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The General Intelligence of Animals

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posted on Feb, 28 2020 @ 11:24 AM
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A lot of people seem to believe we are the only species with self-awareness and high level thoughts. A long time ago I was basically one of those people, but the thing which really opened my eyes was working on AI systems and learning their limitations. For example compare our best robot dogs to the way a real dog can move, how it can quickly adapt to obstacles in the terrain and different types of terrain, etc. Cats are an even better example because they have exceptional agility and balance, like the ability to jump up onto a thin fence and walk along it.

You might be thinking it's just a matter of time before robots are equally agile, and I wouldn't really disagree, however we have to train our AI for specific tasks, meaning if we want it to walk along a thin fence it has to be trained for that specific task. If you change the fence width, or it's material, or the spacing between fence posts, the AI will fail unless it's trained for all those different circumstances. Imagine if that AI was then tasked with climbing up a tree and walking along a thin branch, it would likely fail spectacularly but a cat would make it look easy.

The primary goal of AI researchers is to create "general intelligence", the ability for AI to solve a wide range of different problems, even problems they've never seen before, by making use of prior knowledge and experience. We haven't quite achieved that yet, but when we do we'll have AI capable of reasoning and solving problems the way humans do. Cats and dogs might not have the same level of brain power or communication skills as humans but they certainly have a type of general intelligence which provides them with a level of self-awareness.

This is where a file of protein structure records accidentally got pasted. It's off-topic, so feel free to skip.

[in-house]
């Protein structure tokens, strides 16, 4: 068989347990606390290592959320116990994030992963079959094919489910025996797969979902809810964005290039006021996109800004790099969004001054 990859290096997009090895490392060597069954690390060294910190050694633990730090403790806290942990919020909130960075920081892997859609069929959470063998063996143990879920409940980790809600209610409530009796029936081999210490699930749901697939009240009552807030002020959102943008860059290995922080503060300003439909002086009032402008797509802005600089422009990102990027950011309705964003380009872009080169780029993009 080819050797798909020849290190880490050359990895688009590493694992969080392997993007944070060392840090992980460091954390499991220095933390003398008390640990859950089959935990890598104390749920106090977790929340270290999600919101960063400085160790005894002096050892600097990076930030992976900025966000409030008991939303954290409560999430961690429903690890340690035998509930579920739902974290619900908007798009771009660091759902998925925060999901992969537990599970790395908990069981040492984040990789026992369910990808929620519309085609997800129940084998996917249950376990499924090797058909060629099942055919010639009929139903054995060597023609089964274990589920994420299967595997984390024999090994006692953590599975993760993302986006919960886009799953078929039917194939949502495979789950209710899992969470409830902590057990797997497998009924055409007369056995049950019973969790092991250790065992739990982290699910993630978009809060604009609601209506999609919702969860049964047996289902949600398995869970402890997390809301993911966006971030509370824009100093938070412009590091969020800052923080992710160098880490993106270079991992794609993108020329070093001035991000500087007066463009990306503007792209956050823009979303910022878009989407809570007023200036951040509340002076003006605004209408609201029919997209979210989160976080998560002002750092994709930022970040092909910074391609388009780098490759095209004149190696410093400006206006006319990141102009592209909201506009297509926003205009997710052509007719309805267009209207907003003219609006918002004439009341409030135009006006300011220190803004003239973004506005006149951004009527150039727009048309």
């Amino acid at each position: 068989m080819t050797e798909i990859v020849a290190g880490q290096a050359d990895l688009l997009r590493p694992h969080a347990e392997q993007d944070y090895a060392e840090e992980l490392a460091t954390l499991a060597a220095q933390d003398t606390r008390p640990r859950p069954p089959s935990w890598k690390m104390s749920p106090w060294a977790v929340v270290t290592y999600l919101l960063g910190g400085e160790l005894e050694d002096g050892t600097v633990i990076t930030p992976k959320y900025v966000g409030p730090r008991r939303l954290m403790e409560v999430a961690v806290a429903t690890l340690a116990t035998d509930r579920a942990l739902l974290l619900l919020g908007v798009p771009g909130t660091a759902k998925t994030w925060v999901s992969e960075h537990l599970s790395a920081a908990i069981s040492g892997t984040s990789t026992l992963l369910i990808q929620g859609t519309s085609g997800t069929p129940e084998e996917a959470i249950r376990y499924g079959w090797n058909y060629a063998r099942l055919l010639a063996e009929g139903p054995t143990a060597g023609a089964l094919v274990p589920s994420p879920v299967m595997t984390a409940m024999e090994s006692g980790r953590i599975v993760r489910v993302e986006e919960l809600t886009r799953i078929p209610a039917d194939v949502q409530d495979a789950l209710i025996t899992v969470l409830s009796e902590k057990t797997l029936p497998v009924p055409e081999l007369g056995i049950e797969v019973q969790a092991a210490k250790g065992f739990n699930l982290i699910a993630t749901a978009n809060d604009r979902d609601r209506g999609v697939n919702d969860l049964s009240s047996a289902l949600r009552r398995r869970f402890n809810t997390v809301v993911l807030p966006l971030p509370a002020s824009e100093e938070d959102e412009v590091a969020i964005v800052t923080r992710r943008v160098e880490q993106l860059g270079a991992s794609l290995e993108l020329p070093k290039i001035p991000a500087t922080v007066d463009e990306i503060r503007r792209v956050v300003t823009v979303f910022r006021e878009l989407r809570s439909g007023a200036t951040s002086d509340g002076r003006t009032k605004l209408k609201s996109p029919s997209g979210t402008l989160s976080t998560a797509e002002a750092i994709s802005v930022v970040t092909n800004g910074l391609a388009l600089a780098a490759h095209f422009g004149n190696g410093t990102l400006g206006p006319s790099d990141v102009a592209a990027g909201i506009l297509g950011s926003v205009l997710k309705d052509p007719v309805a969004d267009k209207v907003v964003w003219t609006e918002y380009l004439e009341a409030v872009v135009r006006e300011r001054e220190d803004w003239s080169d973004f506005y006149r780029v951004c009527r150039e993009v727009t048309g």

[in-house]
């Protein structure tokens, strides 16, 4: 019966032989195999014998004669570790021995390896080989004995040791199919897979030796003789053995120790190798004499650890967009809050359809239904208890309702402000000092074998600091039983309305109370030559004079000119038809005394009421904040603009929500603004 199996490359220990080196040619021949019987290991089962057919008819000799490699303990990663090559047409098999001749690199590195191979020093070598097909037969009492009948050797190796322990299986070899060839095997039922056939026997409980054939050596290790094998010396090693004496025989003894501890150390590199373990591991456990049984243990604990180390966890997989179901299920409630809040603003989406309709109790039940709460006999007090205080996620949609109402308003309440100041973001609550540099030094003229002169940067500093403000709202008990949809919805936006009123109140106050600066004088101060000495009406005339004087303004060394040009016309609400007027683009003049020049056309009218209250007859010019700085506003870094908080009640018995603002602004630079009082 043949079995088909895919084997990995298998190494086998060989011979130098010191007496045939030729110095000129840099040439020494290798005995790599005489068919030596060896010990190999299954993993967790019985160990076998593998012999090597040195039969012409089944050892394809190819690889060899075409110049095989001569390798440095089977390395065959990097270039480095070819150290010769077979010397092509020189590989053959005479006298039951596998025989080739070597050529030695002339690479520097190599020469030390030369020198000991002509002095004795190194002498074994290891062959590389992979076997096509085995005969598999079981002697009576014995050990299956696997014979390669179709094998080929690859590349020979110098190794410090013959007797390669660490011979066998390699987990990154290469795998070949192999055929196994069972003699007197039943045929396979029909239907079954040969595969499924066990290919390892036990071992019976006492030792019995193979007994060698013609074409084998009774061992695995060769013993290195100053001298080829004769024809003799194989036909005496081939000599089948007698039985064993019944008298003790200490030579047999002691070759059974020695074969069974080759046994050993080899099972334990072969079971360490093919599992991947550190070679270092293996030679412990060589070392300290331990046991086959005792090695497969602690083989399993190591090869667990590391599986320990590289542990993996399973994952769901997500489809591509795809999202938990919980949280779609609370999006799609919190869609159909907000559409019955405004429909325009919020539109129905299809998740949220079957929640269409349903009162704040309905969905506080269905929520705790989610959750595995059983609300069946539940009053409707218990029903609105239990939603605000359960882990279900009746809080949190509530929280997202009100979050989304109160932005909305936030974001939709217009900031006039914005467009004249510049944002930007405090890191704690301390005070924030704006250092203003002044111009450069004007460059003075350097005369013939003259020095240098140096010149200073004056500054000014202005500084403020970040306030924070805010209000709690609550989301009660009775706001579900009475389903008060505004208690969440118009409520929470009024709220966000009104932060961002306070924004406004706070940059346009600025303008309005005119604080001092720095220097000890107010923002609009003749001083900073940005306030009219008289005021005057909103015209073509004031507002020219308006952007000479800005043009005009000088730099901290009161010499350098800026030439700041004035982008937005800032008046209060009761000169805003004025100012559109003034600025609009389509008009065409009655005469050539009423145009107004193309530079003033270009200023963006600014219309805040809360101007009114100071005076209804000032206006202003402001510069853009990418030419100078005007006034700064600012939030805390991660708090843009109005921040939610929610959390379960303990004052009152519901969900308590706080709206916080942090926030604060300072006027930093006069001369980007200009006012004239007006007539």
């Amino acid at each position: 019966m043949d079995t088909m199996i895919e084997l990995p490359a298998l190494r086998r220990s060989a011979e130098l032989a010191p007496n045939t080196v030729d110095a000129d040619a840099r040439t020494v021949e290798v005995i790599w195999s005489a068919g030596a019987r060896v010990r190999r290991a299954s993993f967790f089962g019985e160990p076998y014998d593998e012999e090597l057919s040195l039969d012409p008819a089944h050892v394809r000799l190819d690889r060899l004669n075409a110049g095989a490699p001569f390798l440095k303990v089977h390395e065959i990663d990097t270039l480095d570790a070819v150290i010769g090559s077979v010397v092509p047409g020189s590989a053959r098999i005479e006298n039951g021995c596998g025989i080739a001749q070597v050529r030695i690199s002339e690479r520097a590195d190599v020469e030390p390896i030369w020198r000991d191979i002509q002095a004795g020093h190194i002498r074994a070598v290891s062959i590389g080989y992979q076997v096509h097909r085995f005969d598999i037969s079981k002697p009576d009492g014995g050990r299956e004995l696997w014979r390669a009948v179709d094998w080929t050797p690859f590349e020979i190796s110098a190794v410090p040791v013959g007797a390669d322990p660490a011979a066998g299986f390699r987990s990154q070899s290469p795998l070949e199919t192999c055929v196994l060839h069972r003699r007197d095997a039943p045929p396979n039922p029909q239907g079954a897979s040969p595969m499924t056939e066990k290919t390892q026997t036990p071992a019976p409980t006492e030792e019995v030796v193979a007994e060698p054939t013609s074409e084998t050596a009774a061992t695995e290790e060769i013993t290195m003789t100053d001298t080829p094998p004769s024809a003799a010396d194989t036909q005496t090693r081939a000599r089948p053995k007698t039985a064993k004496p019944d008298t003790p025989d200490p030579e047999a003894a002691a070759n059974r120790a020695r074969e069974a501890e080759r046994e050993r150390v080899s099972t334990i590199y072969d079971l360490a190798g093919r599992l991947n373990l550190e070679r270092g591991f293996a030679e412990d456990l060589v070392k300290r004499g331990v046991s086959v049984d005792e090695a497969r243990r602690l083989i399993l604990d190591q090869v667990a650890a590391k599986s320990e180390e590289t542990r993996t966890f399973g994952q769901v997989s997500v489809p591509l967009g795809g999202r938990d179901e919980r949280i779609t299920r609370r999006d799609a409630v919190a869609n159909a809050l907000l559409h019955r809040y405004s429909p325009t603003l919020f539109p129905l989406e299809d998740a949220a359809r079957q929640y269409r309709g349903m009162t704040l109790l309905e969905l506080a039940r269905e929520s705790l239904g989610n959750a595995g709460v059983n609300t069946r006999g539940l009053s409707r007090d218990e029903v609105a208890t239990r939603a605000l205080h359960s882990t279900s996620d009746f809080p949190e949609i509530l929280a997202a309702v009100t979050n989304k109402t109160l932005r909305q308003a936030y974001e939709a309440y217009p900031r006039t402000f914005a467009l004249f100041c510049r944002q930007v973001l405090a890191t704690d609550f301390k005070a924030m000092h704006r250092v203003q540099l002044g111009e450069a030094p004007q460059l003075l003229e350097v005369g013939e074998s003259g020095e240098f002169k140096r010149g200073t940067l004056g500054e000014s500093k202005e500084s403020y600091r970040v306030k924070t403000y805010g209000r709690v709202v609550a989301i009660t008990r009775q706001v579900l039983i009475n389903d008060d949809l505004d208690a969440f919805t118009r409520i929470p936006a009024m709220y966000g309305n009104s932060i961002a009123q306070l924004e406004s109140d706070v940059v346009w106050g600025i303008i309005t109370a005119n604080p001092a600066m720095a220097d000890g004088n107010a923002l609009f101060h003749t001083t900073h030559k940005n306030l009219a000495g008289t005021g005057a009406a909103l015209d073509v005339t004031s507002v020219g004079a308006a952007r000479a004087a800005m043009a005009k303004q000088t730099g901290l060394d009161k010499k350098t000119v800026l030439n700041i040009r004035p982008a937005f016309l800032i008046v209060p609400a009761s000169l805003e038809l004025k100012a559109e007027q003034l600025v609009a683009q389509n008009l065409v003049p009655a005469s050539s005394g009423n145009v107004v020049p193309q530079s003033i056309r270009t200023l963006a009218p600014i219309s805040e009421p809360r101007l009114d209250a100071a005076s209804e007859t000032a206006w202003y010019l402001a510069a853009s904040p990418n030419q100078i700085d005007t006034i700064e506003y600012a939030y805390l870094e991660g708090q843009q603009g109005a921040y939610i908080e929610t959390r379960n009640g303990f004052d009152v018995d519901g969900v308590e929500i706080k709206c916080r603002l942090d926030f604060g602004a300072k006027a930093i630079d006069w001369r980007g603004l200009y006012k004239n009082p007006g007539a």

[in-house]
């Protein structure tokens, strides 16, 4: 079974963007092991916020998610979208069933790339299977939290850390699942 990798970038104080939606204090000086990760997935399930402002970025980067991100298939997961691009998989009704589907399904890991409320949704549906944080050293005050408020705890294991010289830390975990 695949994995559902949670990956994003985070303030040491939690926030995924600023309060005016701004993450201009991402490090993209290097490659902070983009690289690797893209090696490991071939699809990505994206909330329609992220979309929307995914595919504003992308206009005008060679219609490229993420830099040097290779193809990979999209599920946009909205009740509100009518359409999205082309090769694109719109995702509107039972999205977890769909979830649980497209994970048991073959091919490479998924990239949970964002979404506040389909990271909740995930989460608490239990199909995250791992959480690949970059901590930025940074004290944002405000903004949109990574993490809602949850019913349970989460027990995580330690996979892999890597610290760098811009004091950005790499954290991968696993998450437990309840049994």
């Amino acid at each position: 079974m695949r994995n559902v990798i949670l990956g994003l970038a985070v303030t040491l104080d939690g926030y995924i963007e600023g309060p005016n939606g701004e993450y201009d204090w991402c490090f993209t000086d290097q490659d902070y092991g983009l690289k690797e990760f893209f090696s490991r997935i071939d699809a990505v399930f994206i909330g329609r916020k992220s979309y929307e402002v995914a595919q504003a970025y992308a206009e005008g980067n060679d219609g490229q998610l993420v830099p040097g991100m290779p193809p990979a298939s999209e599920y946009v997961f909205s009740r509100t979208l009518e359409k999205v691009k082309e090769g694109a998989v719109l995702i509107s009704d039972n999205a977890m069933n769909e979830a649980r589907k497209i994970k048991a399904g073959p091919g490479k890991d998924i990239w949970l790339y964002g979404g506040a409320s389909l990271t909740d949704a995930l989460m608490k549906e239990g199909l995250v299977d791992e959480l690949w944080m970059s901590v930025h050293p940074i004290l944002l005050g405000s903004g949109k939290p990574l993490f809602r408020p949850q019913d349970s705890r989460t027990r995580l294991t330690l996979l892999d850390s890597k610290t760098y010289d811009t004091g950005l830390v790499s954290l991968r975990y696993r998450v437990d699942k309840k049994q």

A more abstract example can be seen in how we form emotional bonds with animals. They will sense when you're sad and try to comfort you, they will protect you from threats, they will even learn to be friends with animals they are biologically wired to view as lunch. Cats can live with birds and dogs because they understand on some level that they're part of the family, they have some emotional capacity and some sense of "right" and "wrong". They can restrain their natural instincts when it's socially appropriate but become killers when they think it's acceptable.

Like when a cat hunts birds but lets the family bird sit on its head, or when you're wrestling with a dog and it's growling but only bites you with enough pressure so it doesn't hurt, because it's aware that you're only playing. Good luck trying to create AI with that type of general understanding of morality and social cues, it's not easy to create AI which can deal with such abstract concepts. Not all creatures are equally intelligent though, and only a small fraction have such a high emotional capacity, such as elephants, dolphins, pigs, some birds, etc.